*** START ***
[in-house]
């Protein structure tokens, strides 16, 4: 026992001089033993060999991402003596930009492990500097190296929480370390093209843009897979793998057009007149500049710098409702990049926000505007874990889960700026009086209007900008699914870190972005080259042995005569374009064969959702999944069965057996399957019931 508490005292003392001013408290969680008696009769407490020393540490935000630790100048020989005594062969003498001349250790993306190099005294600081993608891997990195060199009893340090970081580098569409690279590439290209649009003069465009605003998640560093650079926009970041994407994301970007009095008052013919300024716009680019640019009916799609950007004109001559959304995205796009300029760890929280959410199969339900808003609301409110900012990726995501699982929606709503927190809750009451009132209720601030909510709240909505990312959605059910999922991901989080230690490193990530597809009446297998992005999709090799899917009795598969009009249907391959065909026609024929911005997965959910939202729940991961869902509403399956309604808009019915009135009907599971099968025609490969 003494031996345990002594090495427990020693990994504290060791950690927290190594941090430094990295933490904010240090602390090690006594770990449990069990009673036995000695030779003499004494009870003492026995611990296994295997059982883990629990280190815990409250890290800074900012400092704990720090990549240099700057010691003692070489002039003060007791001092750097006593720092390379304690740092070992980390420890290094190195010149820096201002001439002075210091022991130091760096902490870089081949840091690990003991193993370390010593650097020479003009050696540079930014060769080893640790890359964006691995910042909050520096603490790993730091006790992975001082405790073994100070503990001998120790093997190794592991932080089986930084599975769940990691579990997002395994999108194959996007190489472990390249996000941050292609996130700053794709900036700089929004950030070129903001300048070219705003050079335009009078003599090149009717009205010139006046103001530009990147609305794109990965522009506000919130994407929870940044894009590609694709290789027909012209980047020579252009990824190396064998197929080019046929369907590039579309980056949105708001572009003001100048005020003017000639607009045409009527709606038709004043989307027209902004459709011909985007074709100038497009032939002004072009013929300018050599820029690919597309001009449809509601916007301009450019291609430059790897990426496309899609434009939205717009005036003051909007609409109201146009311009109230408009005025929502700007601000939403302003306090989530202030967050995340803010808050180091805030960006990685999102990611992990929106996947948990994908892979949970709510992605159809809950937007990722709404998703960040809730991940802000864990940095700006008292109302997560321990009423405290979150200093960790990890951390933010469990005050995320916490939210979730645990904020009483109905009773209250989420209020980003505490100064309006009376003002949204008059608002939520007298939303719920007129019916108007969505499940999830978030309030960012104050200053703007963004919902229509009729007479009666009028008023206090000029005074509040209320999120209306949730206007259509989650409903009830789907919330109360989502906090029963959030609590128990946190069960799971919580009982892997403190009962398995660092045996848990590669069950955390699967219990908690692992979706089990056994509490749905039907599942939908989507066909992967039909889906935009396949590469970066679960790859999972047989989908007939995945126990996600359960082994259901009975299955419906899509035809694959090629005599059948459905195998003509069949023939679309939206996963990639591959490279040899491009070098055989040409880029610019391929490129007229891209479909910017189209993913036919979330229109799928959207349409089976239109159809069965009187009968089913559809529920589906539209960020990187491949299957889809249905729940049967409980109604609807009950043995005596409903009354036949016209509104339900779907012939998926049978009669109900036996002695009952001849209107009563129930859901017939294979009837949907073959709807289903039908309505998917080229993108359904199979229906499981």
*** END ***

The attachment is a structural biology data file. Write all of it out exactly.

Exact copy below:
[in-house]
């Protein structure tokens, strides 16, 4: 026992001089033993060999991402003596930009492990500097190296929480370390093209843009897979793998057009007149500049710098409702990049926000505007874990889960700026009086209007900008699914870190972005080259042995005569374009064969959702999944069965057996399957019931 508490005292003392001013408290969680008696009769407490020393540490935000630790100048020989005594062969003498001349250790993306190099005294600081993608891997990195060199009893340090970081580098569409690279590439290209649009003069465009605003998640560093650079926009970041994407994301970007009095008052013919300024716009680019640019009916799609950007004109001559959304995205796009300029760890929280959410199969339900808003609301409110900012990726995501699982929606709503927190809750009451009132209720601030909510709240909505990312959605059910999922991901989080230690490193990530597809009446297998992005999709090799899917009795598969009009249907391959065909026609024929911005997965959910939202729940991961869902509403399956309604808009019915009135009907599971099968025609490969 003494031996345990002594090495427990020693990994504290060791950690927290190594941090430094990295933490904010240090602390090690006594770990449990069990009673036995000695030779003499004494009870003492026995611990296994295997059982883990629990280190815990409250890290800074900012400092704990720090990549240099700057010691003692070489002039003060007791001092750097006593720092390379304690740092070992980390420890290094190195010149820096201002001439002075210091022991130091760096902490870089081949840091690990003991193993370390010593650097020479003009050696540079930014060769080893640790890359964006691995910042909050520096603490790993730091006790992975001082405790073994100070503990001998120790093997190794592991932080089986930084599975769940990691579990997002395994999108194959996007190489472990390249996000941050292609996130700053794709900036700089929004950030070129903001300048070219705003050079335009009078003599090149009717009205010139006046103001530009990147609305794109990965522009506000919130994407929870940044894009590609694709290789027909012209980047020579252009990824190396064998197929080019046929369907590039579309980056949105708001572009003001100048005020003017000639607009045409009527709606038709004043989307027209902004459709011909985007074709100038497009032939002004072009013929300018050599820029690919597309001009449809509601916007301009450019291609430059790897990426496309899609434009939205717009005036003051909007609409109201146009311009109230408009005025929502700007601000939403302003306090989530202030967050995340803010808050180091805030960006990685999102990611992990929106996947948990994908892979949970709510992605159809809950937007990722709404998703960040809730991940802000864990940095700006008292109302997560321990009423405290979150200093960790990890951390933010469990005050995320916490939210979730645990904020009483109905009773209250989420209020980003505490100064309006009376003002949204008059608002939520007298939303719920007129019916108007969505499940999830978030309030960012104050200053703007963004919902229509009729007479009666009028008023206090000029005074509040209320999120209306949730206007259509989650409903009830789907919330109360989502906090029963959030609590128990946190069960799971919580009982892997403190009962398995660092045996848990590669069950955390699967219990908690692992979706089990056994509490749905039907599942939908989507066909992967039909889906935009396949590469970066679960790859999972047989989908007939995945126990996600359960082994259901009975299955419906899509035809694959090629005599059948459905195998003509069949023939679309939206996963990639591959490279040899491009070098055989040409880029610019391929490129007229891209479909910017189209993913036919979330229109799928959207349409089976239109159809069965009187009968089913559809529920589906539209960020990187491949299957889809249905729940049967409980109604609807009950043995005596409903009354036949016209509104339900779907012939998926049978009669109900036996002695009952001849209107009563129930859901017939294979009837949907073959709807289903039908309505998917080229993108359904199979229906499981």